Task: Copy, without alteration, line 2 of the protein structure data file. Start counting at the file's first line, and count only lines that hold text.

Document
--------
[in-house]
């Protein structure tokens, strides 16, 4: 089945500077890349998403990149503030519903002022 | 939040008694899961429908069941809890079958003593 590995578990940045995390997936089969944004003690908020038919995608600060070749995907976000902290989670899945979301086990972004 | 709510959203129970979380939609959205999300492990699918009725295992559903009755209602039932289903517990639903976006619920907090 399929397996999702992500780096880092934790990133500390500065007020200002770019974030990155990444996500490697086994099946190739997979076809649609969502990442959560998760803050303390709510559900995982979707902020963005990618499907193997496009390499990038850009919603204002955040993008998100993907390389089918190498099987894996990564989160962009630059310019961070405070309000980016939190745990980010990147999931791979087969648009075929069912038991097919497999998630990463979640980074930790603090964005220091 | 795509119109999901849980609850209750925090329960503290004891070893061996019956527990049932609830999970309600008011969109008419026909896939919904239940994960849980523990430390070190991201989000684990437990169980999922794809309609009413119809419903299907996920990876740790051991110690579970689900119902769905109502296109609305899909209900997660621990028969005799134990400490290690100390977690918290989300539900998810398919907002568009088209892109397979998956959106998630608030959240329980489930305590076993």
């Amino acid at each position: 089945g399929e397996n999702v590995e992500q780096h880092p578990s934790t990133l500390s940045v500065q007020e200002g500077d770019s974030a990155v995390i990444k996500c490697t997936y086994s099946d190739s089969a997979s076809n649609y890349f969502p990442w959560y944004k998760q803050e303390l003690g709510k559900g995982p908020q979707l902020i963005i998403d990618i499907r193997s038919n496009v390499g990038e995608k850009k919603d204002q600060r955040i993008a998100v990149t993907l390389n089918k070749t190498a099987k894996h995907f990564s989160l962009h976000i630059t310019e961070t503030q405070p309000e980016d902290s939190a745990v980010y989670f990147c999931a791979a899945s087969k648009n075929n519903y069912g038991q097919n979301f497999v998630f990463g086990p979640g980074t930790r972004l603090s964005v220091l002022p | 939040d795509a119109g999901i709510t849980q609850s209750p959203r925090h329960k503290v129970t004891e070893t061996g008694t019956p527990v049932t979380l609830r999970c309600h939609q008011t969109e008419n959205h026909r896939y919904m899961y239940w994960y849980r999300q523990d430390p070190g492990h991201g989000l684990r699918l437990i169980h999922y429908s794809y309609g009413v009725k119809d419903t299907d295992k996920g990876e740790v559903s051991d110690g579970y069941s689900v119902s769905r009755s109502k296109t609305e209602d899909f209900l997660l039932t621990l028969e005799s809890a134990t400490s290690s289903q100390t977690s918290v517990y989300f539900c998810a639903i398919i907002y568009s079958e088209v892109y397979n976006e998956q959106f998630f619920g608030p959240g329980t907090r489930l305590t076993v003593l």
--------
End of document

């Protein structure tokens, strides 16, 4: 089945500077890349998403990149503030519903002022 | 939040008694899961429908069941809890079958003593 590995578990940045995390997936089969944004003690908020038919995608600060070749995907976000902290989670899945979301086990972004 | 709510959203129970979380939609959205999300492990699918009725295992559903009755209602039932289903517990639903976006619920907090 399929397996999702992500780096880092934790990133500390500065007020200002770019974030990155990444996500490697086994099946190739997979076809649609969502990442959560998760803050303390709510559900995982979707902020963005990618499907193997496009390499990038850009919603204002955040993008998100993907390389089918190498099987894996990564989160962009630059310019961070405070309000980016939190745990980010990147999931791979087969648009075929069912038991097919497999998630990463979640980074930790603090964005220091 | 795509119109999901849980609850209750925090329960503290004891070893061996019956527990049932609830999970309600008011969109008419026909896939919904239940994960849980523990430390070190991201989000684990437990169980999922794809309609009413119809419903299907996920990876740790051991110690579970689900119902769905109502296109609305899909209900997660621990028969005799134990400490290690100390977690918290989300539900998810398919907002568009088209892109397979998956959106998630608030959240329980489930305590076993």